In the saddle

Bill Amberg’s accessories are desirable and decadent, but his ability to go against the grain, using leather in unconventional ways as part of his interior designs, is what sets him apart, says Sara Manuelli

Amberg certainly knows how to treat leather – it is one of his hallmarks, along with a continuing close relationship with the few tanneries in existence that still produce high quality work. ‘As my business matured the relationship with the tanners has changed,’ he says. ‘The age group running tanneries today is closer to mine, while ten years ago it was perhaps their father [in charge]; this makes a huge difference, they are as keen as me to develop new materials.’

If there is one characteristic of Amberg that will enable him to make a successful move into interiors it is his approach to leather, which he sees as a malleable material for furnishing. In collaboration with a tannery in Amsterdam he has mastered a technique to lacquer vellum, which gives it an extraordinary marble-like quality – or as Amberg puts it, the feel ‘of a Gio Ponti cocktail cabinet’. For several interior jobs he used leather tanned in oak barks to achieve the colour of oak. ‘It’s one of the last true English leathers,’ he says. ‘Only two tanneries are still doing it, it’s classic shoe sole material and the finest material for bonding.’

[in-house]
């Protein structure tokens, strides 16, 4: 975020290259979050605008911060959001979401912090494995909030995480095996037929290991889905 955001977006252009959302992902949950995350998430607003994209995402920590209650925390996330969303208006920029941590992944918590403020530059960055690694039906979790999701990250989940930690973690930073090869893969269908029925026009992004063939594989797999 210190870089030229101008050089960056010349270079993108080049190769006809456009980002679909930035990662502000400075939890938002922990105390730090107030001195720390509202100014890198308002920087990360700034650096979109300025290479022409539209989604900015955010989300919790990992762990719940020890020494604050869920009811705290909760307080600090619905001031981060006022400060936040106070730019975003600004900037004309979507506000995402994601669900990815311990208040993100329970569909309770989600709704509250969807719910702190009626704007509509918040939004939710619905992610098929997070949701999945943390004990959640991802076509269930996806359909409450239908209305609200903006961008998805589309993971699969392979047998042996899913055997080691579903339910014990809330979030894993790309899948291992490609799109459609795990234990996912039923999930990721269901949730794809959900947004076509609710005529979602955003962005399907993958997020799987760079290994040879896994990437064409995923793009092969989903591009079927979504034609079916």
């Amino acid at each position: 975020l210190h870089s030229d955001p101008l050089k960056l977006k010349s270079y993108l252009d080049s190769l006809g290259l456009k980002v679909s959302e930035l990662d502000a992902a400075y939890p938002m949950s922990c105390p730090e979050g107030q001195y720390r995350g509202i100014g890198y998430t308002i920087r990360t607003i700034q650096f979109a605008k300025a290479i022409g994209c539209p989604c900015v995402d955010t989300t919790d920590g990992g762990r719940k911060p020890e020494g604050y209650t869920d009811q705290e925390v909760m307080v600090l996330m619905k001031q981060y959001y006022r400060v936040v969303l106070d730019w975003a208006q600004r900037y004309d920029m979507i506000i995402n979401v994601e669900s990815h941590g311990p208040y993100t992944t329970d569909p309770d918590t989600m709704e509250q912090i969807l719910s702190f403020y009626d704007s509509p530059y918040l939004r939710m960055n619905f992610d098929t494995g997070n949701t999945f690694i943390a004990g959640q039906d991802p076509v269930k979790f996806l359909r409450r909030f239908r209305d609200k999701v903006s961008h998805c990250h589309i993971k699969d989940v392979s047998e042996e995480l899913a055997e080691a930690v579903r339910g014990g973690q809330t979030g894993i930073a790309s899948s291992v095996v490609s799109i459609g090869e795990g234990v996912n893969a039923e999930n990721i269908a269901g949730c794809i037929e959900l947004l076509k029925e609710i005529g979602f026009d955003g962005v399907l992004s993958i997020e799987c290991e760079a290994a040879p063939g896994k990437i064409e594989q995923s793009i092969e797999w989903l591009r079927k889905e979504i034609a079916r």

A 6mm-thick water buffalo skin is deemed resistant enough to become the seat of a low slung chair, while the leather covering the seating at Garrards has been blocked with a plate that carries a repeat pattern of the company’s turn of the century logo.

Over the years Amberg has been allied with Pentagram, especially on the consultancy’s hotel clients such as the One and Only group and the Dorchester. Their current collaboration is on the Bulgari hotel in Milan, due to open this June. The Italian jeweller aims to increase the desirability of its brand via the hospitality sector, and will look to New York as its possible second hotel site. John Rushworth at Pentagram is in charge of the branding and the stationery and Amberg is developing all the leather desks.

More corporate work includes a line of ladies’ bags for a German manufacturer and consultancy work for two Japanese companies, designing a line of briefcases and handbags.

But Amberg’s greatest coup must be his appointment at illustrious British brand Dunhill, where he will head the development of its leather goods strategy, designing a couple of lines and developing existing ones. ‘I will also be guiding the company in term of games, gifts and accessories like lighters and cufflinks,’ he says.

Amberg’s company works out of a workshop near London’s Gospel Oak and employs about 14 people. He is keen to stress that he does not subcontract any of the architectural work and that all members of his team have architectural or product design training that allows them to discuss and undertake projects with clients.

‘We are not just craftsmen. There are many people who can lay a leather floor for you, but not as many who can design the proportions of the floor, measure up the room, provide working drawings, give the specifications to the contractor and physically lay it down,’ he says.

If they can also make it feel like a luxurious, tactile surface, then surely Amberg will be happy that he has hit the spot.

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